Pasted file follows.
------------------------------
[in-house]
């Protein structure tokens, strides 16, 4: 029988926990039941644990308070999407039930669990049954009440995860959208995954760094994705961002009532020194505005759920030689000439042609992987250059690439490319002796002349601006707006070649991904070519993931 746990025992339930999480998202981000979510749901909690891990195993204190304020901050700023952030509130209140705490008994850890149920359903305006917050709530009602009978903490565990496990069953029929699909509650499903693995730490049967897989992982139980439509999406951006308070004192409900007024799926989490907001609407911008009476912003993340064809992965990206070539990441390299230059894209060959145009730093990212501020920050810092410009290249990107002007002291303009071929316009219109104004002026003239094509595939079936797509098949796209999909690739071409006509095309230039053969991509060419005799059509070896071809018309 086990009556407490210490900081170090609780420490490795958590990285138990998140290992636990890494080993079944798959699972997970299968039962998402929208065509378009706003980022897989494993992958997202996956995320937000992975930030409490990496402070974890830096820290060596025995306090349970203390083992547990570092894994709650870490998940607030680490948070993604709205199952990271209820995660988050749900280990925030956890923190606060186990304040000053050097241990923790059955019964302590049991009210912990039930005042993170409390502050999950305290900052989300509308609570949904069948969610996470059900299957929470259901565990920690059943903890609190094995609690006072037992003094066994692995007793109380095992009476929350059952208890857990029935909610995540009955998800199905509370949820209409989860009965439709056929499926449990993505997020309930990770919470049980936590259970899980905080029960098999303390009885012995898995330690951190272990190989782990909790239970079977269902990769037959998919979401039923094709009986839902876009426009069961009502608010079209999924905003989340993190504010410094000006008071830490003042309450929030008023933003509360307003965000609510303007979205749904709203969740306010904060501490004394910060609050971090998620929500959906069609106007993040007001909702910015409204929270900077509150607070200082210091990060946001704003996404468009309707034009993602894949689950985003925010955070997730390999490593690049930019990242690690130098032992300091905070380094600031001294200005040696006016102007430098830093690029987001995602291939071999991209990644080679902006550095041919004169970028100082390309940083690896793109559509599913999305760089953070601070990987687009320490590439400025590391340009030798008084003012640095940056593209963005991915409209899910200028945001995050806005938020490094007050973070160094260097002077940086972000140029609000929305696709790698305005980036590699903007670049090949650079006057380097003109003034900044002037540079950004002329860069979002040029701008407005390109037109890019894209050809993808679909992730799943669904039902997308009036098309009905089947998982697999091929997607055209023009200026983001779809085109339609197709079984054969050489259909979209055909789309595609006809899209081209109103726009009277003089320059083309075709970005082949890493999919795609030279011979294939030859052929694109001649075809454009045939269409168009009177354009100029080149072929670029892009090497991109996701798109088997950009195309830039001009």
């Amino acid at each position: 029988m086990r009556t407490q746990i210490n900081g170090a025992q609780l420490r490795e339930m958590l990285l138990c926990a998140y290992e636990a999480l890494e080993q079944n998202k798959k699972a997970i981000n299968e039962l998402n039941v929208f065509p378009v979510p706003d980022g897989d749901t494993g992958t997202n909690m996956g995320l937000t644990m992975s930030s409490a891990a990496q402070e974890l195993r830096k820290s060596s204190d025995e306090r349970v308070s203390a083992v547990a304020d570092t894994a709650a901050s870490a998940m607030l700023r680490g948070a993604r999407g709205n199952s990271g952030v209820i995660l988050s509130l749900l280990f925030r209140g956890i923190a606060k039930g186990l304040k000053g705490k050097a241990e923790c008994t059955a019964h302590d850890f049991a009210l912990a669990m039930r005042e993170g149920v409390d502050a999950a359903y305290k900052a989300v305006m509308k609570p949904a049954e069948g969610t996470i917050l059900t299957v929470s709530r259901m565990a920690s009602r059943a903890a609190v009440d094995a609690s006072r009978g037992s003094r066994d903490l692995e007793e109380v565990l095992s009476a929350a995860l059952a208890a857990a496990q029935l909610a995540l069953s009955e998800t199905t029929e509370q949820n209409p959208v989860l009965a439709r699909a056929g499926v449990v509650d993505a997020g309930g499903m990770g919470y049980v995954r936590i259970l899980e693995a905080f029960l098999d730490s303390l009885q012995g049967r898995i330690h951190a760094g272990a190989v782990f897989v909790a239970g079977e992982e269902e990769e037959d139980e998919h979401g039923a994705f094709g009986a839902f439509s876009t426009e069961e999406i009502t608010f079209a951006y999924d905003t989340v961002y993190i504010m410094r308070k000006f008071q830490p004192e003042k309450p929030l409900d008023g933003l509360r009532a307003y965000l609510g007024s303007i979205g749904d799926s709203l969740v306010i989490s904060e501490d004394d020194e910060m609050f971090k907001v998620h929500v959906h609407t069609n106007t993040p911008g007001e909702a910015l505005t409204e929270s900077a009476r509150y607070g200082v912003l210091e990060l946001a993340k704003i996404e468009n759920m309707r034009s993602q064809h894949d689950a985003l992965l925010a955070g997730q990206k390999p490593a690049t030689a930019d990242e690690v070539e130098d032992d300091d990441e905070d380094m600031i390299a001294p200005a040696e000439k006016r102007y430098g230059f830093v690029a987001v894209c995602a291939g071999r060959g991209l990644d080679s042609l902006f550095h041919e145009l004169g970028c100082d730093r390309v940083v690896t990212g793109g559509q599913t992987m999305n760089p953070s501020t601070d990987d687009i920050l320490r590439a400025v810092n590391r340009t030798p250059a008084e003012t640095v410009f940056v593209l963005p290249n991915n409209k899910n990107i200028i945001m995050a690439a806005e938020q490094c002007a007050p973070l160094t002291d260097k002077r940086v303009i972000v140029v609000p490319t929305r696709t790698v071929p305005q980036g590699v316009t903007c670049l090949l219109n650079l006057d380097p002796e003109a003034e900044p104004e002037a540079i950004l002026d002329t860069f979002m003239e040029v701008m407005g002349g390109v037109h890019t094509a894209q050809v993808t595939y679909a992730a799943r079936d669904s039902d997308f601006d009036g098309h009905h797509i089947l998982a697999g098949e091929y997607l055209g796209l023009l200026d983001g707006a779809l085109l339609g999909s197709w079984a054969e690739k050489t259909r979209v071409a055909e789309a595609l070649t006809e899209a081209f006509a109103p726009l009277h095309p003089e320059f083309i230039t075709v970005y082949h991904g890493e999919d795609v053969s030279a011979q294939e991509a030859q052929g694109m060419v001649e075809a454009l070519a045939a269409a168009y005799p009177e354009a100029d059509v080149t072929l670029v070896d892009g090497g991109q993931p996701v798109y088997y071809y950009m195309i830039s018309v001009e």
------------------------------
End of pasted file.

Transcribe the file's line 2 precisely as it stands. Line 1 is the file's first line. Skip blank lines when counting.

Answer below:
């Protein structure tokens, strides 16, 4: 029988926990039941644990308070999407039930669990049954009440995860959208995954760094994705961002009532020194505005759920030689000439042609992987250059690439490319002796002349601006707006070649991904070519993931 746990025992339930999480998202981000979510749901909690891990195993204190304020901050700023952030509130209140705490008994850890149920359903305006917050709530009602009978903490565990496990069953029929699909509650499903693995730490049967897989992982139980439509999406951006308070004192409900007024799926989490907001609407911008009476912003993340064809992965990206070539990441390299230059894209060959145009730093990212501020920050810092410009290249990107002007002291303009071929316009219109104004002026003239094509595939079936797509098949796209999909690739071409006509095309230039053969991509060419005799059509070896071809018309 086990009556407490210490900081170090609780420490490795958590990285138990998140290992636990890494080993079944798959699972997970299968039962998402929208065509378009706003980022897989494993992958997202996956995320937000992975930030409490990496402070974890830096820290060596025995306090349970203390083992547990570092894994709650870490998940607030680490948070993604709205199952990271209820995660988050749900280990925030956890923190606060186990304040000053050097241990923790059955019964302590049991009210912990039930005042993170409390502050999950305290900052989300509308609570949904069948969610996470059900299957929470259901565990920690059943903890609190094995609690006072037992003094066994692995007793109380095992009476929350059952208890857990029935909610995540009955998800199905509370949820209409989860009965439709056929499926449990993505997020309930990770919470049980936590259970899980905080029960098999303390009885012995898995330690951190272990190989782990909790239970079977269902990769037959998919979401039923094709009986839902876009426009069961009502608010079209999924905003989340993190504010410094000006008071830490003042309450929030008023933003509360307003965000609510303007979205749904709203969740306010904060501490004394910060609050971090998620929500959906069609106007993040007001909702910015409204929270900077509150607070200082210091990060946001704003996404468009309707034009993602894949689950985003925010955070997730390999490593690049930019990242690690130098032992300091905070380094600031001294200005040696006016102007430098830093690029987001995602291939071999991209990644080679902006550095041919004169970028100082390309940083690896793109559509599913999305760089953070601070990987687009320490590439400025590391340009030798008084003012640095940056593209963005991915409209899910200028945001995050806005938020490094007050973070160094260097002077940086972000140029609000929305696709790698305005980036590699903007670049090949650079006057380097003109003034900044002037540079950004002329860069979002040029701008407005390109037109890019894209050809993808679909992730799943669904039902997308009036098309009905089947998982697999091929997607055209023009200026983001779809085109339609197709079984054969050489259909979209055909789309595609006809899209081209109103726009009277003089320059083309075709970005082949890493999919795609030279011979294939030859052929694109001649075809454009045939269409168009009177354009100029080149072929670029892009090497991109996701798109088997950009195309830039001009």